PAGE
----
After 21 straight days of storms that dumped over 20 inches of rain on us, I’m happy to report we’re seeing the sun again here on the west coast of the “sunshine state”. When the rain finally stopped on Monday afternoon, I went to check out the flooding. And to see if I could spot any of my feathered friends.
The beach and all the trails to the park were flooded. The new “Beach Lake” was even bigger than last week. As the rain had stopped, some boys tried to play ball at the shallow end of it. Lots of splashing.
It was still gloomy, but the sun tried to show its face from under a hefty cloud cover. I didn’t want to repeat my wading exercise from last week, so I walked to the salt marsh on the street and the partly flooded walkways. The only bird I found on the usually lively bay shore was this Willet bathing in the floodwaters.
And I spotted Papa Osprey. He was perched on a lamp-post far away, shaking his feathers and looking quite disheveled.
Entering the park, I saw flooding everywhere. All low-lying areas were under water, and the doggy park just north of the salt marsh had become a water feature for the birds.
Otherwise the salt marsh was deserted. I walked around looking for my friends, water sloshing around my boots. The only birds I could find, in addition to those at the doggy park, were the young Great Blue Heron and Mama Sandy. The heron was walking in the high grass, and Sandy was roosting at the nest. She was clearly tired of the rains. Just like me.The water level in the marsh was too high for many of the birds to hunt there…and still rising. So they had evacuated.
Yesterday afternoon, after three days of sunshine, I went back there to check how things were progressing. The flood waters in the park had receded considerably, but the marsh was brimming with water, and the beach was still flooded.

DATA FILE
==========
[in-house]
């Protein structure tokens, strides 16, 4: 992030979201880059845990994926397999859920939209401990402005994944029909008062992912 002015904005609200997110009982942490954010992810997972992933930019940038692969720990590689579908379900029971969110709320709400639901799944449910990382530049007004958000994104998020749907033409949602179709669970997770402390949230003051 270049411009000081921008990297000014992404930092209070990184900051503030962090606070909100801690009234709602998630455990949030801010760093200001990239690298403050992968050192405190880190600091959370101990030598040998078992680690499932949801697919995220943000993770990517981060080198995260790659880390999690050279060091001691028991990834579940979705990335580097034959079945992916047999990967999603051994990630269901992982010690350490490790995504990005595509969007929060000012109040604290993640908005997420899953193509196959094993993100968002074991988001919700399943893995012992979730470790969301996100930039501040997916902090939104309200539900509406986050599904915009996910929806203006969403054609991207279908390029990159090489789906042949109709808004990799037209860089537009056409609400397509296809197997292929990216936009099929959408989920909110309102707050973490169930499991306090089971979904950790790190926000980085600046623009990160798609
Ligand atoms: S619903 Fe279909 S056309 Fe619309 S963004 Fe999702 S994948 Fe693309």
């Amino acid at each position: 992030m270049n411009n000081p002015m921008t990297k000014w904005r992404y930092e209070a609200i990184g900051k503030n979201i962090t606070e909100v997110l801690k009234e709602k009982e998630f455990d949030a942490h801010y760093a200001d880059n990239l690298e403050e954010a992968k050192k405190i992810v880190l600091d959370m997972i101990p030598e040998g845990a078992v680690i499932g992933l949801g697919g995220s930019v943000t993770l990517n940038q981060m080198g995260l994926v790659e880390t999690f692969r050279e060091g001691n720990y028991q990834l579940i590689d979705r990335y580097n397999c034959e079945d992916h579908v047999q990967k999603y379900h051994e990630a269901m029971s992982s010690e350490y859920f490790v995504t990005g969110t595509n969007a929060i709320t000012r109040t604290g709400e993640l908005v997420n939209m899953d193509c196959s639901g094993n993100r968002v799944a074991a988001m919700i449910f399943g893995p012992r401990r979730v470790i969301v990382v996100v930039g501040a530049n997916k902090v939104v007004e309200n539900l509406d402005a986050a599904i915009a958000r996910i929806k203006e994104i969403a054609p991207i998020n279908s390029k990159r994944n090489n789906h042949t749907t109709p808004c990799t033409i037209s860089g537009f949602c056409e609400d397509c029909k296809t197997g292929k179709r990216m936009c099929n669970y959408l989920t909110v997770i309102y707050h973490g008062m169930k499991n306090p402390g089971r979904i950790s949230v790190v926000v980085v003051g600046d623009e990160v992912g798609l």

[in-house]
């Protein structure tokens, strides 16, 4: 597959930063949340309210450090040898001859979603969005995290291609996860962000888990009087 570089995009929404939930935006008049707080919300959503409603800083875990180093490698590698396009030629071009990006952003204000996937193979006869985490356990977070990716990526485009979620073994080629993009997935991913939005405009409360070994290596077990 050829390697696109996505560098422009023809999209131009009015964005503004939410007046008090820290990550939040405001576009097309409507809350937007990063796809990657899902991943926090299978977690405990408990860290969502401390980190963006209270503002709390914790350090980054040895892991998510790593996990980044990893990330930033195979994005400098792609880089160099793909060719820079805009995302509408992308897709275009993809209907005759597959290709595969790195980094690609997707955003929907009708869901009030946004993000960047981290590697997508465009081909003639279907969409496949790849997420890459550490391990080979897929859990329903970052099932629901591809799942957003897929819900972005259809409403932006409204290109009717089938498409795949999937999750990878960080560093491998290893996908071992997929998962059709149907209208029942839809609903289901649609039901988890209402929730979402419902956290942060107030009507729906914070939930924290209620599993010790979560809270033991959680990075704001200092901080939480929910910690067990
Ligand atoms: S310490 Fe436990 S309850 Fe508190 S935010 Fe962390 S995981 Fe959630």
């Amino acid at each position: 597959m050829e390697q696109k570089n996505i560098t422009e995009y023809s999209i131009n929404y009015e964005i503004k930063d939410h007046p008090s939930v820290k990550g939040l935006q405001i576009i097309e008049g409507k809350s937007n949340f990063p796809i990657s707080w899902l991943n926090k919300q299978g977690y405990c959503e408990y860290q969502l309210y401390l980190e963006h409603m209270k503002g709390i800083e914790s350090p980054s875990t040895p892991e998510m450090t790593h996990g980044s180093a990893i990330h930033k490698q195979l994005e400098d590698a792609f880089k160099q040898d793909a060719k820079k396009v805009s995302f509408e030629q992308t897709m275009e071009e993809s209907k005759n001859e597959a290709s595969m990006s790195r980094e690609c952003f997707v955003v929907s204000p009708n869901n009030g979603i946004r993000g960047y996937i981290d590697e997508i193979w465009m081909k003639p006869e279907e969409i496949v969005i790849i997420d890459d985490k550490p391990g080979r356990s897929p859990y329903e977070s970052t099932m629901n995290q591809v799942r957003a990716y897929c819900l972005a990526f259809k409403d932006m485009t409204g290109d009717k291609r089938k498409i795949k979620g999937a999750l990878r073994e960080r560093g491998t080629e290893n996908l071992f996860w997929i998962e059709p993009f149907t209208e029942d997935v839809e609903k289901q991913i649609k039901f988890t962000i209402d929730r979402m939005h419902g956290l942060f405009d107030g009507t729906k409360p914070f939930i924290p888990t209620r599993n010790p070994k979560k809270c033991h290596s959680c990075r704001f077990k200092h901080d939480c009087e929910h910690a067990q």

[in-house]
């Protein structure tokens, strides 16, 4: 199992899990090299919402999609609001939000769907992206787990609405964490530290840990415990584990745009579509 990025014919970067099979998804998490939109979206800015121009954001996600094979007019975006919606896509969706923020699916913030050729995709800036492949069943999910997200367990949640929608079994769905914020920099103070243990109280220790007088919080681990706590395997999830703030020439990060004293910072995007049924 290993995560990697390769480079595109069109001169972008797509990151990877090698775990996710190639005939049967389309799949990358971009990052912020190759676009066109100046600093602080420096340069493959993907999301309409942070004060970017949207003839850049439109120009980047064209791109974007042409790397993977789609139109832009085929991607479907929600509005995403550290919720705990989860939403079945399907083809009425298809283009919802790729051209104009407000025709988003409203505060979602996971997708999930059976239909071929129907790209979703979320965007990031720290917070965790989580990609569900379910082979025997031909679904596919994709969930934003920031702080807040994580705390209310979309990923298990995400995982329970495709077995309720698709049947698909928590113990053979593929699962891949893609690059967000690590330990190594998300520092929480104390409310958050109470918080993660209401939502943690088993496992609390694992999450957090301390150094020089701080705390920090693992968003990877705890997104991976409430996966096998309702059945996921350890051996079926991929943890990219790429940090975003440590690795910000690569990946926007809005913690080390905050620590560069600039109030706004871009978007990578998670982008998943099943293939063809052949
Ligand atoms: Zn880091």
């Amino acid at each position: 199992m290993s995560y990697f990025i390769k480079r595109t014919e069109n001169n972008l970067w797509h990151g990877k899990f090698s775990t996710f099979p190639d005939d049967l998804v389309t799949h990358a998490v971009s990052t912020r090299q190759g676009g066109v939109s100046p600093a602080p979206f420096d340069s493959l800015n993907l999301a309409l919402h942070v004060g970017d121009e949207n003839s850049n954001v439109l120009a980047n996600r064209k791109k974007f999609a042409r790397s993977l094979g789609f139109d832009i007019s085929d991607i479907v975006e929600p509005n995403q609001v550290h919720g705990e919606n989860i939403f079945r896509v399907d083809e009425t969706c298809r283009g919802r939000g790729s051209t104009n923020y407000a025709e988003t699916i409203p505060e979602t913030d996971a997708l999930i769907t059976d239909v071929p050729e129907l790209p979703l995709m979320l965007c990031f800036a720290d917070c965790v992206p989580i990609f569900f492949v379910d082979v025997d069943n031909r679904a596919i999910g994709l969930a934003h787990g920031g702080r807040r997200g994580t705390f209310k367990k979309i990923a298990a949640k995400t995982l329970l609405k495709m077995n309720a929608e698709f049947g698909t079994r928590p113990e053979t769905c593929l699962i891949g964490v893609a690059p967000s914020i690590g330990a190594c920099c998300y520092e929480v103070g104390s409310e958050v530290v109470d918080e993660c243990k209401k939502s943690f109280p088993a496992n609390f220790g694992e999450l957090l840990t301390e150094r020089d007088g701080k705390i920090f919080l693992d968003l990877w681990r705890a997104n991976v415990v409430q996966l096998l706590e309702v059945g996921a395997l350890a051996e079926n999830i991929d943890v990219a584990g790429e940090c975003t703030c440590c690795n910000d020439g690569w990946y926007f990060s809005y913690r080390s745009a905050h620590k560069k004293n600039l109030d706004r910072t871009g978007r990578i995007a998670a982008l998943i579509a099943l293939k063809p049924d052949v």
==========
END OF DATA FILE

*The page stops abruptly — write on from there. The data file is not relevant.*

To my delight, I found that many residents had returned. The old Great Blue Heron, the Mayor, was surveying his little village at the west end of the marsh. He was addressing the community. Saying it was safe to return, I gathered.
I had to laugh when I saw the crowd on the fence of the doggy park. They were listening to the Mayor while trying to dry up in the sun. The park was too soggy for the dogs to come back, so it was a safe place to roost.
Egrets and Ibis were perching on trees and bushes in big numbers. Like white dots sprinkled all over the marsh. And the Roseate Spoonbill was enjoying some shade at her usual spot below the osprey nest. She kindly agreed to a photo shoot.
The young Night Heron was back too, drying his feathers next to the deep water. It looks like he’s become a permanent resident. Decided the salt marsh was a safe place to grow up.
The tiny Tricolored Heron surveyed the water levels at the east end of the marsh, looking a bit anxious. She probably understood it’d be some time before she could go hunting there again. The grassy little pools where she’d normally go fishing were now part of the “lake”. Full of big, scary fish.
The Mottled Ducks were happily cruising the waters, and so were the Moorhen families. With kids of all ages.
And Mama Sandy was perched in her “watch tower”, monitoring the busy air traffic between the bay and the beach. I saw the young Great Blue Heron fly over the nest, and heard Sandy give a stiff warning. She has no tolerance for fools who’ve attacked her nest.
Before going home, I had to check on Papa Stanley too. He was back in his resort, looking much more put together. And really paying attention to me. I felt tiny under such scrutiny.
Life at the salt marsh is slowly returning to normal. We all wish you a wonderful weekend and thank you for coming to see us. Much appreciated. Just like the sunshine.